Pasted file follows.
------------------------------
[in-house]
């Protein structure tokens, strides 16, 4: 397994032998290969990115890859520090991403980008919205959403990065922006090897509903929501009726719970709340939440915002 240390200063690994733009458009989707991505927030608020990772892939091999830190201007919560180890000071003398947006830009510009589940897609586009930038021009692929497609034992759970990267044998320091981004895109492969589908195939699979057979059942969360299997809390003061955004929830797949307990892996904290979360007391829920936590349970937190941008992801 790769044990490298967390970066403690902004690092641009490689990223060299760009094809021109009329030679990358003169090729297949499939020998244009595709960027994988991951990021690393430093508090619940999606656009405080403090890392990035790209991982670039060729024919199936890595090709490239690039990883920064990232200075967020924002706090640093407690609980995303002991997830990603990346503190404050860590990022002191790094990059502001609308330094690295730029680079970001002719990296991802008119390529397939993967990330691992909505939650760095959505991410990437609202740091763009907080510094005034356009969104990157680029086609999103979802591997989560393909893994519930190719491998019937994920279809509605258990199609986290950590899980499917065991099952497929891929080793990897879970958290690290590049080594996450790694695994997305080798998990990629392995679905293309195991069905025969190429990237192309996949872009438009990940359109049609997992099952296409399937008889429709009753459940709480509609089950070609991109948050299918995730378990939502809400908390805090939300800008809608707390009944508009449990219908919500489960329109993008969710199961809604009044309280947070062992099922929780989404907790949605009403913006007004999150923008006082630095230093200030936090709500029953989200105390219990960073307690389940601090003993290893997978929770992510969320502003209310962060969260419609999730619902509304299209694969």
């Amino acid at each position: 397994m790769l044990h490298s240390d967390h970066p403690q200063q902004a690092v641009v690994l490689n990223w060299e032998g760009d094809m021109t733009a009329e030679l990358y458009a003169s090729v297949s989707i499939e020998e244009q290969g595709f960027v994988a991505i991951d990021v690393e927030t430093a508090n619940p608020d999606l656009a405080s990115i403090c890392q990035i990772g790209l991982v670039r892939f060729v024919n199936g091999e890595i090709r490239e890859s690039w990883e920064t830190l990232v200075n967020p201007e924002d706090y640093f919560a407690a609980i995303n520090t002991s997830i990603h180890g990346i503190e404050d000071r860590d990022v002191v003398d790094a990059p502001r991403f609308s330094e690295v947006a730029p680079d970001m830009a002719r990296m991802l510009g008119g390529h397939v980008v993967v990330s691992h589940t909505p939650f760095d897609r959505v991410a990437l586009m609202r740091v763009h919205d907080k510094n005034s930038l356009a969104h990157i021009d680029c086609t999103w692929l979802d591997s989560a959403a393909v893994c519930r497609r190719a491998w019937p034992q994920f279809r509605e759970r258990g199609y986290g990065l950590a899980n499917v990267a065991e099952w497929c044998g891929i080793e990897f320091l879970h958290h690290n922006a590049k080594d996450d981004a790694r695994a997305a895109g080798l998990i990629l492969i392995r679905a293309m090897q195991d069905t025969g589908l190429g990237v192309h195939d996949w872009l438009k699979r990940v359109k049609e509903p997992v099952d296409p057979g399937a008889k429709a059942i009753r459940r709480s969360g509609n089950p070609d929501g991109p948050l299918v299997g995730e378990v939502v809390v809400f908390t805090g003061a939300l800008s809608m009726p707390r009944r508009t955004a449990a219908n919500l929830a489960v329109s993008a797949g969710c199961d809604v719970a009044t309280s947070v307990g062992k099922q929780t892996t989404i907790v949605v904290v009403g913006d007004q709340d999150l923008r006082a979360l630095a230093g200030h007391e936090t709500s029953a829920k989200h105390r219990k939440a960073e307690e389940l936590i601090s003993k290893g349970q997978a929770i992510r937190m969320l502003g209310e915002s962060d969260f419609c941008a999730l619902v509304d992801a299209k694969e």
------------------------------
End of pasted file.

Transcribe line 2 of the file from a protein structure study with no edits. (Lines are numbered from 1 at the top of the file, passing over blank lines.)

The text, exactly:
């Protein structure tokens, strides 16, 4: 397994032998290969990115890859520090991403980008919205959403990065922006090897509903929501009726719970709340939440915002 240390200063690994733009458009989707991505927030608020990772892939091999830190201007919560180890000071003398947006830009510009589940897609586009930038021009692929497609034992759970990267044998320091981004895109492969589908195939699979057979059942969360299997809390003061955004929830797949307990892996904290979360007391829920936590349970937190941008992801 790769044990490298967390970066403690902004690092641009490689990223060299760009094809021109009329030679990358003169090729297949499939020998244009595709960027994988991951990021690393430093508090619940999606656009405080403090890392990035790209991982670039060729024919199936890595090709490239690039990883920064990232200075967020924002706090640093407690609980995303002991997830990603990346503190404050860590990022002191790094990059502001609308330094690295730029680079970001002719990296991802008119390529397939993967990330691992909505939650760095959505991410990437609202740091763009907080510094005034356009969104990157680029086609999103979802591997989560393909893994519930190719491998019937994920279809509605258990199609986290950590899980499917065991099952497929891929080793990897879970958290690290590049080594996450790694695994997305080798998990990629392995679905293309195991069905025969190429990237192309996949872009438009990940359109049609997992099952296409399937008889429709009753459940709480509609089950070609991109948050299918995730378990939502809400908390805090939300800008809608707390009944508009449990219908919500489960329109993008969710199961809604009044309280947070062992099922929780989404907790949605009403913006007004999150923008006082630095230093200030936090709500029953989200105390219990960073307690389940601090003993290893997978929770992510969320502003209310962060969260419609999730619902509304299209694969």